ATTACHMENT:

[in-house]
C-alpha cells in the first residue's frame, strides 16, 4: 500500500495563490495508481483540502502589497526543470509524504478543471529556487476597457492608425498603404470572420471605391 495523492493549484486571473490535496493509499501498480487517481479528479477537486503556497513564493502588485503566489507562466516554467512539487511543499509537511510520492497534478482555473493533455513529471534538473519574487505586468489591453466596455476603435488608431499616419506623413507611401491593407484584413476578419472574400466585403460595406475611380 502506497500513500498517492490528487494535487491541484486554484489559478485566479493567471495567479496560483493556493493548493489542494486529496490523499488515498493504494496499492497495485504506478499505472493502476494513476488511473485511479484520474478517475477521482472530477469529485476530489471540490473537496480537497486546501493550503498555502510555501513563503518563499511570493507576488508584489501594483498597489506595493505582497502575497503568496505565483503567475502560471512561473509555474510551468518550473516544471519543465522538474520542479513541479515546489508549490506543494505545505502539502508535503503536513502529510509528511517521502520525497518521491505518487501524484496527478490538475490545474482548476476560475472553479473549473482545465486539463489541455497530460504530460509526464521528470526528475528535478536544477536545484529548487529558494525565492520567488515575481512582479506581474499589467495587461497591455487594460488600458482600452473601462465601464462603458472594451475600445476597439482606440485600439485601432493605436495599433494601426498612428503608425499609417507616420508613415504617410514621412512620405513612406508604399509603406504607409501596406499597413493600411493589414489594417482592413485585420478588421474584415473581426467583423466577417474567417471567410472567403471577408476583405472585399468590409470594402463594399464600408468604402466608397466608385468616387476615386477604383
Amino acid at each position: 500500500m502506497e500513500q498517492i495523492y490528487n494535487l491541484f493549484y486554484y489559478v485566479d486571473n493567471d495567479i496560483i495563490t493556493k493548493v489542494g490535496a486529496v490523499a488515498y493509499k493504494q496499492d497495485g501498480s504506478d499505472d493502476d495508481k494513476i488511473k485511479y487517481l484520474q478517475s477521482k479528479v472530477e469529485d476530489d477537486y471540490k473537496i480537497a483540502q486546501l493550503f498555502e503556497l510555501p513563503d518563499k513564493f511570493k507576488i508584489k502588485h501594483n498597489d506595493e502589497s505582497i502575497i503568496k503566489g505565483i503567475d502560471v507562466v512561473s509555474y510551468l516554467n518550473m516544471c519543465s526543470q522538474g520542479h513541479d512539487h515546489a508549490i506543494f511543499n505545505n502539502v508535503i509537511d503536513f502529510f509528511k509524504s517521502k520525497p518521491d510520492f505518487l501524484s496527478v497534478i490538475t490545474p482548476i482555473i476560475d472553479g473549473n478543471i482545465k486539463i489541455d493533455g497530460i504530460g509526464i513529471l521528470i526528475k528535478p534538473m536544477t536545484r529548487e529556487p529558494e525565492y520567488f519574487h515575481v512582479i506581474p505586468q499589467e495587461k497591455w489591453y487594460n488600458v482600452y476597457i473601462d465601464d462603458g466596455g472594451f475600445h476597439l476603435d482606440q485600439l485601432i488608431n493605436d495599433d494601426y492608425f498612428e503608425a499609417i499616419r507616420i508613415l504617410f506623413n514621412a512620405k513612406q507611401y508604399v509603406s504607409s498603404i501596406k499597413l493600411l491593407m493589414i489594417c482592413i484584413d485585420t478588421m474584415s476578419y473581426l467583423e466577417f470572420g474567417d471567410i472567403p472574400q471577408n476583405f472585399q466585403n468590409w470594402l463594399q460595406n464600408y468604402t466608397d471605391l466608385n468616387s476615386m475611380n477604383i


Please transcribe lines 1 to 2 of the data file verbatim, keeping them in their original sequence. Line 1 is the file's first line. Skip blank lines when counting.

[in-house]
C-alpha cells in the first residue's frame, strides 16, 4: 500500500495563490495508481483540502502589497526543470509524504478543471529556487476597457492608425498603404470572420471605391 495523492493549484486571473490535496493509499501498480487517481479528479477537486503556497513564493502588485503566489507562466516554467512539487511543499509537511510520492497534478482555473493533455513529471534538473519574487505586468489591453466596455476603435488608431499616419506623413507611401491593407484584413476578419472574400466585403460595406475611380 502506497500513500498517492490528487494535487491541484486554484489559478485566479493567471495567479496560483493556493493548493489542494486529496490523499488515498493504494496499492497495485504506478499505472493502476494513476488511473485511479484520474478517475477521482472530477469529485476530489471540490473537496480537497486546501493550503498555502510555501513563503518563499511570493507576488508584489501594483498597489506595493505582497502575497503568496505565483503567475502560471512561473509555474510551468518550473516544471519543465522538474520542479513541479515546489508549490506543494505545505502539502508535503503536513502529510509528511517521502520525497518521491505518487501524484496527478490538475490545474482548476476560475472553479473549473482545465486539463489541455497530460504530460509526464521528470526528475528535478536544477536545484529548487529558494525565492520567488515575481512582479506581474499589467495587461497591455487594460488600458482600452473601462465601464462603458472594451475600445476597439482606440485600439485601432493605436495599433494601426498612428503608425499609417507616420508613415504617410514621412512620405513612406508604399509603406504607409501596406499597413493600411493589414489594417482592413485585420478588421474584415473581426467583423466577417474567417471567410472567403471577408476583405472585399468590409470594402463594399464600408468604402466608397466608385468616387476615386477604383